A law firm has been found to be negligent and in breach of trust in the advice it gave hundreds of clients in relation to the purchase of off-plan holiday apartments in Calabria, Italy. The firm failed to warn of suspected Mafia involvement, which was later discovered by police, who seized the properties.
In July 2017, the Court of Appeal made a ruling in Main and others v Giambrone & Law and others  EWCA Civ 1193. This judgment arose out of an appeal by a firm of solicitors against a High Court judgment holding them liable to compensate nearly 200 claimants. The claimants had lost money in what the court termed ‘a disastrous holiday homes venture’ in Calabria in Italy.
The issues for the Court of Appeal to consider in Main v Giambrone & Law were:
The defendant was a firm of Italian lawyers practising in London and Italy. They acted for hundreds of property investors in the UK and Ireland in relation to purchasing “off plan” holiday homes in Calabria, Italy. The defendant stated that it would carry out due diligence into the plots and that they would only release the clients’ deposits upon receipt of a bank loan guarantee from the developer which complied with specific standards. However, despite the fact that the guarantees received did not comply with these requirements, the defendant released the deposits to the builders and promoters of the project. After the deposits had been released, and before the homes had been completed and conveyed to the purchasers, the Italian Financial Police seized the entire development following allegations that the project was a money laundering operation organised by the IRA and Italian Mafia. The purchasers were unable to recover their deposits and brought proceedings against the defendant solicitors seeking to recover their losses. In particular, the claimants argued that the defendant had failed to alert them to the risks of criminal activity in the construction industry in Calabria and failed to undertake adequate enquiries into this issue prior to handing over the deposits.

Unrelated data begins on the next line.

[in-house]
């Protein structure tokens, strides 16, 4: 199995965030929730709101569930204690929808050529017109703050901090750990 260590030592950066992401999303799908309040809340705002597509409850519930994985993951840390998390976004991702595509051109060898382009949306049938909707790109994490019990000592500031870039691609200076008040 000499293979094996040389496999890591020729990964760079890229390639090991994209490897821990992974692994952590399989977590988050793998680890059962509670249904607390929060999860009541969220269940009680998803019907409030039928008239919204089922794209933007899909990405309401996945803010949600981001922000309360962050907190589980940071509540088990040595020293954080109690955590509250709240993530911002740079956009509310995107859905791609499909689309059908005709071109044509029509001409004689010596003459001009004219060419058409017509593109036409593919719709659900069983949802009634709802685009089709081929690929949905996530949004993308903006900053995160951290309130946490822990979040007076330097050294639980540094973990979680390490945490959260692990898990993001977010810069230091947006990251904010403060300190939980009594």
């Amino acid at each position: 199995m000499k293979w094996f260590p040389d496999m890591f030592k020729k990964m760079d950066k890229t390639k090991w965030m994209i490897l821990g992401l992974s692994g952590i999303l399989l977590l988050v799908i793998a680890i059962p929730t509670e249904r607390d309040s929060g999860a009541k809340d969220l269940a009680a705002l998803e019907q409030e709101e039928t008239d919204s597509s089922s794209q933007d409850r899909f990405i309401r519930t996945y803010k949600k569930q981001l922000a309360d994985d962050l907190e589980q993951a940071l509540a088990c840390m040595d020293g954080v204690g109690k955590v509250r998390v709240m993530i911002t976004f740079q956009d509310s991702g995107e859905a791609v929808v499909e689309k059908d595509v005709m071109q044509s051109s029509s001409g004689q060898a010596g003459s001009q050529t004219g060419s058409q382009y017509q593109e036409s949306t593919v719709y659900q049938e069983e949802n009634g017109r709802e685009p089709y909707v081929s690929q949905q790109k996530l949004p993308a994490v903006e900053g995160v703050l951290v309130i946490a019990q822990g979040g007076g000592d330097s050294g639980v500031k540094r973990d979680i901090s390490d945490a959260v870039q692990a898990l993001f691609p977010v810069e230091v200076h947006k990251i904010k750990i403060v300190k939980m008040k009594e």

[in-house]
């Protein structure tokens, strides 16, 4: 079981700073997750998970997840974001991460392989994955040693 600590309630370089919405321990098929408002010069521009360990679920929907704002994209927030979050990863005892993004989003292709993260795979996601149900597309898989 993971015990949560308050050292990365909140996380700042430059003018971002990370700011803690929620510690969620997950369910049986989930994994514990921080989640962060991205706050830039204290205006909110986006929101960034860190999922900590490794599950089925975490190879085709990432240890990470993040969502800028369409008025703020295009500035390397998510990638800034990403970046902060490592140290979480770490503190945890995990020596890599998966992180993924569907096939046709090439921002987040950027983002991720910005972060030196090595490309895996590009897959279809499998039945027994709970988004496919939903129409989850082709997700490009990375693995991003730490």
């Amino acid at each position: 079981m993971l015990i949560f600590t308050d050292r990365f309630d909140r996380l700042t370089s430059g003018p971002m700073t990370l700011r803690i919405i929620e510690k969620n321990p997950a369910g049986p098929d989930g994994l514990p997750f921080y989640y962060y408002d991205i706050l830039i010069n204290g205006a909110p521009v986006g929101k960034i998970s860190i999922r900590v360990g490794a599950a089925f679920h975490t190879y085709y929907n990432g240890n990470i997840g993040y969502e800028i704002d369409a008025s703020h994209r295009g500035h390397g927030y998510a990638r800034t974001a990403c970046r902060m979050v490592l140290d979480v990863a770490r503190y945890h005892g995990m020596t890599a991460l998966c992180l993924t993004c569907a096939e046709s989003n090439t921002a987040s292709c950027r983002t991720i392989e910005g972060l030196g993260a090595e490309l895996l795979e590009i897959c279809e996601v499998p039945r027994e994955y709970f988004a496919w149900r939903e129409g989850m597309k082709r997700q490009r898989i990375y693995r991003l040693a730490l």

The Court of Appeal upheld the decision of the High Court and dismissed the defendant’s appeal. In reaching that conclusion, the court considered a number of issues, including:
Whilst this decision is unlikely to have wider application due to being very fact specific, it does highlight that solicitors are required to carry out all the steps that they promise in marketing material. For example, in this instance the solicitors had promised to carry out extensive due diligence, and that they would only release deposits when adequate guarantees had been received from the developers. In circumstances where adequate guarantees had not been received, and the solicitors had knowledge of relevant information that was not passed on to the client, they were in breach of duty.